The pretence that jobcentres are organised to find people work – and not just to discipline them – seemed to be wearing particularly thin last week as we listened to accounts of the hurdles the DWP puts in the way of any serious job search.
Jim has been doing voluntary work for a housing association for a couple of years; just the sort of thing the DWP usually pushes people to do to improve their job prospects. But recently he got a new ‘job coach’ and she was not happy. She claimed that the housing association was not a charity (she managed to overlook the statement at the bottom of its website) and Jim should have been paid for the work he had done. These non-existent payments would therefore be deducted from his benefit. Jim had to prove that he was indeed an unpaid volunteer. If he had not managed to persuade the DWP he would, in effect, have been made to pay for volunteering.
Julie had recently been sent for an interview at the chicken factory in Coupar Angus. It was only after she had got to the factory that she discovered there was no longer any transport that would make it possible for her to get to and from the work, so her time and bus fare had been wasted. This is a large employer so the jobcentre should have been aware of the problem, nevertheless, one of our activists recently had a similar experience. Luckily he asked his ‘job coach’ how he was supposed to get there before agreeing to the interview. The ‘coach’ noted that there was no public transport at the relevant hours, but suggested that he might be able to find a fellow worker who was driving to and from Dundee. What, our comrade asked, would happen if he couldn’t find such a person?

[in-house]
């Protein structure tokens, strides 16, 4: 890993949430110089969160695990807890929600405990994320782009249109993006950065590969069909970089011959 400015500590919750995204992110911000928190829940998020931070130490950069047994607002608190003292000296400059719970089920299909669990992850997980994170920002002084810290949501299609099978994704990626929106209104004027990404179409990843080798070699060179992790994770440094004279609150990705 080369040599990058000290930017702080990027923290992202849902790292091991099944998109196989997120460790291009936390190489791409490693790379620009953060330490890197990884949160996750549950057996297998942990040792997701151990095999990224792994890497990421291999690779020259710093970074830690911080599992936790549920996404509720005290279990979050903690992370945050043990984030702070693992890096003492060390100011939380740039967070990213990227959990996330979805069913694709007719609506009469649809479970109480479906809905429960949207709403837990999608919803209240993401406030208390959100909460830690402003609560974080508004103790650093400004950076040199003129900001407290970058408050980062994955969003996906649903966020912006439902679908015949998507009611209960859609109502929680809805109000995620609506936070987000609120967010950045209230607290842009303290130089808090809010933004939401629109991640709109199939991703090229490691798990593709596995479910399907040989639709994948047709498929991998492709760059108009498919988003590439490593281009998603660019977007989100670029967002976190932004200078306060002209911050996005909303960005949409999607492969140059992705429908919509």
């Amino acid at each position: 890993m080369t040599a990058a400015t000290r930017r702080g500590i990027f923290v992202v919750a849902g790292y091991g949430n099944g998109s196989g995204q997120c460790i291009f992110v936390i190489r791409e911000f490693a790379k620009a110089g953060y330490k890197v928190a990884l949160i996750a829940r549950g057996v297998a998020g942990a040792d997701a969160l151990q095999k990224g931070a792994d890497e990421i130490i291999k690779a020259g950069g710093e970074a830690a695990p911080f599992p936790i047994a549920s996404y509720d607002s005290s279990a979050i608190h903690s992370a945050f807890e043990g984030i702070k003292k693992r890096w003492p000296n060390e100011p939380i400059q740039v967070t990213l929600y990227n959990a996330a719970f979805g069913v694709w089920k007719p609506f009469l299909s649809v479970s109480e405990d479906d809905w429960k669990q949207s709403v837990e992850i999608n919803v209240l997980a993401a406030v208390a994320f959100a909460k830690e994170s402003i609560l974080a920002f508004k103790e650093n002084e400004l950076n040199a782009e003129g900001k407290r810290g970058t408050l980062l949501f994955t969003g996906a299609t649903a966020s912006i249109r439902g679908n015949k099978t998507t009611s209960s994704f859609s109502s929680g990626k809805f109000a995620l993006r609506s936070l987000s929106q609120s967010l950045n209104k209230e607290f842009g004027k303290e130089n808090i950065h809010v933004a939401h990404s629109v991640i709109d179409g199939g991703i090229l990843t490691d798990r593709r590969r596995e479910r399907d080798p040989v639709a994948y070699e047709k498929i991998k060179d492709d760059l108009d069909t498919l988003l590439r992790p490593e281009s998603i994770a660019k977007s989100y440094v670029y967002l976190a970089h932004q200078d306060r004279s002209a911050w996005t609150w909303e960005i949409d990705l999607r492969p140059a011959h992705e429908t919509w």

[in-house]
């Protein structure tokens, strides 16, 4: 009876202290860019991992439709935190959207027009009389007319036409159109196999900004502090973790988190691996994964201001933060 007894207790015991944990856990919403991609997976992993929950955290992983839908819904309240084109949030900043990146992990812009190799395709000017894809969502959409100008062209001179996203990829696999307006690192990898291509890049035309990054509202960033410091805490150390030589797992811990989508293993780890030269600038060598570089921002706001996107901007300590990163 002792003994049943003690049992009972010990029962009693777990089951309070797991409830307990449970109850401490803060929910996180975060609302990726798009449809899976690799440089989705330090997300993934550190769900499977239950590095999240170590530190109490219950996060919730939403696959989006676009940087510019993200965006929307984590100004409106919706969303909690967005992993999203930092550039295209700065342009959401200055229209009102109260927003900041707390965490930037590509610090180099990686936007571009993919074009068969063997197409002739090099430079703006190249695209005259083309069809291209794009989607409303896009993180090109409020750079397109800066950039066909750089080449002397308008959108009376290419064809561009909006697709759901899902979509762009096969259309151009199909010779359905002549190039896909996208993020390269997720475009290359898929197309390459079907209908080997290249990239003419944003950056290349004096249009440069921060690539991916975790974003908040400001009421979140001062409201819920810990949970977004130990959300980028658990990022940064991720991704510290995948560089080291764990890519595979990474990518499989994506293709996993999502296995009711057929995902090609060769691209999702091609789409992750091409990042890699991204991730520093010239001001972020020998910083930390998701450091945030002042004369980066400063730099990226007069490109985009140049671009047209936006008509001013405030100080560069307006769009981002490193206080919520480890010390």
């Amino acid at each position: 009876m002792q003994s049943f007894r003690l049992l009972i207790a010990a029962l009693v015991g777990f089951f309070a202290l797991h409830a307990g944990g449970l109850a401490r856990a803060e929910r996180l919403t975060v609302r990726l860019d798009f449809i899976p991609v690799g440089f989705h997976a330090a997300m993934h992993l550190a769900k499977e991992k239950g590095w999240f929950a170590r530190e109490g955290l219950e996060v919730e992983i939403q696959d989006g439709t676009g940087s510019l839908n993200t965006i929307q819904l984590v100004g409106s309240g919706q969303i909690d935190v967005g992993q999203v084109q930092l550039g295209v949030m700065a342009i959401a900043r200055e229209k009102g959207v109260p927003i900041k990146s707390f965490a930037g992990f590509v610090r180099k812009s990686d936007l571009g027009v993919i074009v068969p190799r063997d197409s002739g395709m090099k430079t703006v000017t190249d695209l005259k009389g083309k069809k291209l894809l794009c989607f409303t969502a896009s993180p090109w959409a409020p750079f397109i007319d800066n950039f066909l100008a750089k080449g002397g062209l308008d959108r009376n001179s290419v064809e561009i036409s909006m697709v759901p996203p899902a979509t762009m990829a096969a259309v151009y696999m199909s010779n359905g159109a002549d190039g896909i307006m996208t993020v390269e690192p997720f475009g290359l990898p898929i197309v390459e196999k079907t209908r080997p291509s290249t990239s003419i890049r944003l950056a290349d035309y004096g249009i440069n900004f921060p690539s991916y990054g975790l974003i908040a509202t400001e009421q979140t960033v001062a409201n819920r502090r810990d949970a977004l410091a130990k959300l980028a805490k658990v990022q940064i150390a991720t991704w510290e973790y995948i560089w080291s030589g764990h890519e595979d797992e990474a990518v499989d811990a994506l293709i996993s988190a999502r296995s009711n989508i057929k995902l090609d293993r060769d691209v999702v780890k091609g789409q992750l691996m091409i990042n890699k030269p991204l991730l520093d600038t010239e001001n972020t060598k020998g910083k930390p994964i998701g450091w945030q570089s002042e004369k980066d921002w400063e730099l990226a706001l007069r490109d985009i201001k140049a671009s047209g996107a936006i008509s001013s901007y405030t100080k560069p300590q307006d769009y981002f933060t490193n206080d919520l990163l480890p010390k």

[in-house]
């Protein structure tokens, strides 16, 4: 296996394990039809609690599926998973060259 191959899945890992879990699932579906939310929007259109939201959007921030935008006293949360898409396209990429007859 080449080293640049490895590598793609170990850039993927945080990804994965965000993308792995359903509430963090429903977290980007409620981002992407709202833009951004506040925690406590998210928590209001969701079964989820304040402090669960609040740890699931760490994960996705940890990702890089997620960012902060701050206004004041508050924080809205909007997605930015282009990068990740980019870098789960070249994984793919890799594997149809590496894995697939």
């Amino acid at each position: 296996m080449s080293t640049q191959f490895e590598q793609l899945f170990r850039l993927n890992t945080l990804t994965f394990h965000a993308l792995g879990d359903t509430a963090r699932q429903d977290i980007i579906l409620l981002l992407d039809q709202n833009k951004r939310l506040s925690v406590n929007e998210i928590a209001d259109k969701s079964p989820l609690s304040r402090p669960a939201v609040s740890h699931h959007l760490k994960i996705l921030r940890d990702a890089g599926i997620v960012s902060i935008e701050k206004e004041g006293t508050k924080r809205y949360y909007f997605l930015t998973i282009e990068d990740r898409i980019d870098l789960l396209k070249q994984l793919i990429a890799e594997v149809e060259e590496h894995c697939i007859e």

Coupar Angus Chicken Factory – not where you’d want to be stranded
Mike also told us that he had been offered a job interview that was at some distance. He was struggling to survive on his benefits and had no money left for the fare to get to the interview. He had asked the jobcentre to help him, but they had refused, claiming there was not time to do the necessary paperwork.
All these difficulties don’t mean that the DWP doesn’t want people to find jobs. It’s just that the limited jobs available get filled without the jobcentre’s help, leaving them free to concentrate on the disciplining bit.
Thank you to Gary, Norma, Tony and Duncan for helping at the stall.
2 thoughts on “So why is it called a jobcentre?”
A lot of this is down to the Advisors / Work Coaches being put under pressure to achieve monthly targets, and to clear their ‘customer lists’. In particular of anyone who has been claiming for a while. The WC performance is very closely monitored, with monthly meetings to discuss their personal job-finding ‘stats’ etc. So they need to show their own managers that they are being suitably tough on claimants.
Reblogged this on Industrial Workers of the World Dorset.